Winter 2011 #9
I didn’t write last week. Lots of interesting thoughts were jotted down, ready to go, but nothing was close to honest beside the singular truth that my mother was dying, and I wasn’t ready to write about that.
Am I ready now? “It wasn’t time for her to go”, a friend once said to me with moist eyes; adding words I have not forgotten, “There is never a right time to lose your mum”. Right for Mum, perhaps, and in time it might be right for all of us; but today it is wrong. Today I need to open memories, fondle the texture of sights and sounds from all the years, and fold them away for another day. I am still wondering where part of me has suddenly gone, a dislocation, an amputation.
I am wondering, also, how to utter this grief. I’m a talker; not garrulous or even florid (as far as I know!), but I have always talked a thing through in order to find its core. A mathematics equation at school often fell into its obvious solution while I explained my attempt to a fellow student. A crossword blank will sometimes jump out in the very moment that you read aloud the clue. And on any day when my world seems dark, a conversation with a friend – a conversation about anything at all – has always seemed enough to brighten the sky. I need some banter, a chat, just a moment to tell someone how I feel; how well my family is dealing with the news, how proud I am of my own father. I’d like to reminisce out loud, to recall the incomparable aromas of my mother’s kitchen, revisit the safety of childhood adventure, embrace – in words at least – my Mum who kept us safe, and talk about the one I dearly miss. Instead I have this sterile, Helvetica vocabulary of keyboard phrases and the odd whispered thought. If grief is a passage, I am wedged between its walls; trapped, unable to gain traction and establish my gait. Wordless emotions are lying at bay, itching to emerge, hungering for their cathartic declaration; but their moment will not come. How do you process grief without giving voice?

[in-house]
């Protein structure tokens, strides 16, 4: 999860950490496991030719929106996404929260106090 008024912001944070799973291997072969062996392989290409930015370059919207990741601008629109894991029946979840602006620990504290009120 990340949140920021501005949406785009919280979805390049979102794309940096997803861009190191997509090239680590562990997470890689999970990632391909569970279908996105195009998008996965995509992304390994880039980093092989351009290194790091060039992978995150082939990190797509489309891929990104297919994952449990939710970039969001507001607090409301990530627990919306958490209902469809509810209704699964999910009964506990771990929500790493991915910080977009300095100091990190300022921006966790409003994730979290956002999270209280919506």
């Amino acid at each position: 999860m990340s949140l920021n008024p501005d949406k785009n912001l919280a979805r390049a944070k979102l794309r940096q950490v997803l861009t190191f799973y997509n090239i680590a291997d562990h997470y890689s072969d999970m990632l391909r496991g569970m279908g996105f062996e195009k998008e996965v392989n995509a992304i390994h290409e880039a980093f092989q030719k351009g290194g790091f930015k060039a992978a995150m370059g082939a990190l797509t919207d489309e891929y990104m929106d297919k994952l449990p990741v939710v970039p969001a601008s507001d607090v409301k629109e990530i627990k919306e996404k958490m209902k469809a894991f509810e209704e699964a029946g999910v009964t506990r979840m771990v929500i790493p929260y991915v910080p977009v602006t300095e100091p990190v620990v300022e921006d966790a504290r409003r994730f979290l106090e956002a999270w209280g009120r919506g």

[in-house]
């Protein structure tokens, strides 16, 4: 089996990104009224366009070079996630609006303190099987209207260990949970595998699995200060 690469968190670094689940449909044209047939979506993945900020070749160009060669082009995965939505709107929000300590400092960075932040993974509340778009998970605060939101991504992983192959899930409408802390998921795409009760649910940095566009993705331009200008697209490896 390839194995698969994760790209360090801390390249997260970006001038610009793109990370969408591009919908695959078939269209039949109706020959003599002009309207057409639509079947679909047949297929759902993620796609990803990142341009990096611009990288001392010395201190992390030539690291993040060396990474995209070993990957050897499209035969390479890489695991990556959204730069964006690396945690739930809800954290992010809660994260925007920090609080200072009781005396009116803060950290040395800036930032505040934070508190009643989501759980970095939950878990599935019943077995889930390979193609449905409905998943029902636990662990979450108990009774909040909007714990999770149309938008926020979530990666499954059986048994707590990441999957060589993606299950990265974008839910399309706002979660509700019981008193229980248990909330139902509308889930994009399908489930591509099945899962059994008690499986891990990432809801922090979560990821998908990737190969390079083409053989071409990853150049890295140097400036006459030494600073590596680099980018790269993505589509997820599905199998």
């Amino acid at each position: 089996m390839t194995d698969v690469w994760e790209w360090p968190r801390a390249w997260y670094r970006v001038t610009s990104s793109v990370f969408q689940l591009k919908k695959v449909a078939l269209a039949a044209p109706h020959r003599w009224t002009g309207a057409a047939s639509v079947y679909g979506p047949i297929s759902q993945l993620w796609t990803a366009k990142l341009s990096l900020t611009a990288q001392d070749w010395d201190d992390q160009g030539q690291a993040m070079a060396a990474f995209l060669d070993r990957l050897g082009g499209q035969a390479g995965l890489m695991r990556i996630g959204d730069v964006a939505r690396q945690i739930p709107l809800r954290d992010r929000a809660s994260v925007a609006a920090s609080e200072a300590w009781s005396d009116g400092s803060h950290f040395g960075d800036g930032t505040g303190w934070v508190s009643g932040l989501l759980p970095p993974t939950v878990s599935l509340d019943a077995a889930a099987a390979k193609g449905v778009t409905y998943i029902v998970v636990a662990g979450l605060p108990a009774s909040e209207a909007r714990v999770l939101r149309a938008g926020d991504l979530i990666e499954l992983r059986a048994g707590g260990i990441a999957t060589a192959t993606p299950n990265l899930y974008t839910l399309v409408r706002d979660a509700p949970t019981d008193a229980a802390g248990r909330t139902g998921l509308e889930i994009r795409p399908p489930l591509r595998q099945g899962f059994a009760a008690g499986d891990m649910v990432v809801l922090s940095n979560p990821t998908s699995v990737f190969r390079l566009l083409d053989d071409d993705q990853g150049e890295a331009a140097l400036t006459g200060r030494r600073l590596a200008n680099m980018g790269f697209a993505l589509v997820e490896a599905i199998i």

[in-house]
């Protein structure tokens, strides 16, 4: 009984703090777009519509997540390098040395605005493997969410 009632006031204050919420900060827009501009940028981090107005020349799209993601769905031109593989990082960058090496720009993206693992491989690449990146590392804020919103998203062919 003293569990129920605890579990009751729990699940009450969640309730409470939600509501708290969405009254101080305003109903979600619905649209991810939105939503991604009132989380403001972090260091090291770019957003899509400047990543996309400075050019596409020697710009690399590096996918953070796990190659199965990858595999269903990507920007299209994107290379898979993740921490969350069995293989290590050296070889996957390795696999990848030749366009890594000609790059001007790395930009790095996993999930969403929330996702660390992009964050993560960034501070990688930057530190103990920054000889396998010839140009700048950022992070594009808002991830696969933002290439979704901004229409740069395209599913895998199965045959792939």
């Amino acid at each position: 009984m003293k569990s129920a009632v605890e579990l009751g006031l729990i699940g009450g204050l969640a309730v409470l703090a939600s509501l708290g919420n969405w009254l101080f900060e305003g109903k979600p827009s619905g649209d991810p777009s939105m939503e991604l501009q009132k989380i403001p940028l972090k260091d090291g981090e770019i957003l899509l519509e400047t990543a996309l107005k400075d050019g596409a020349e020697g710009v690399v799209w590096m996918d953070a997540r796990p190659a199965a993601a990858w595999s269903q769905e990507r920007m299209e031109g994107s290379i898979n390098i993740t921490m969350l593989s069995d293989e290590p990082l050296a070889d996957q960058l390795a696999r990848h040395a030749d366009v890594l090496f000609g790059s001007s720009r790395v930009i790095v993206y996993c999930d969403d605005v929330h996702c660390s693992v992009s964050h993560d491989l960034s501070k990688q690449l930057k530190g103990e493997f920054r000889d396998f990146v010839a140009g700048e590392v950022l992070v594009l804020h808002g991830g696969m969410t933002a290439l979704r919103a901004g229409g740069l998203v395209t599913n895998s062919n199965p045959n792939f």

My father, however, amazes me. He has set the standard in saying farewell in love. He has stayed completely at his post, a helmsman of the family ship, steering unerringly to safe harbour with warmth and humour and stamina and great courage. Our much-loved cousin found words to capture his spirit…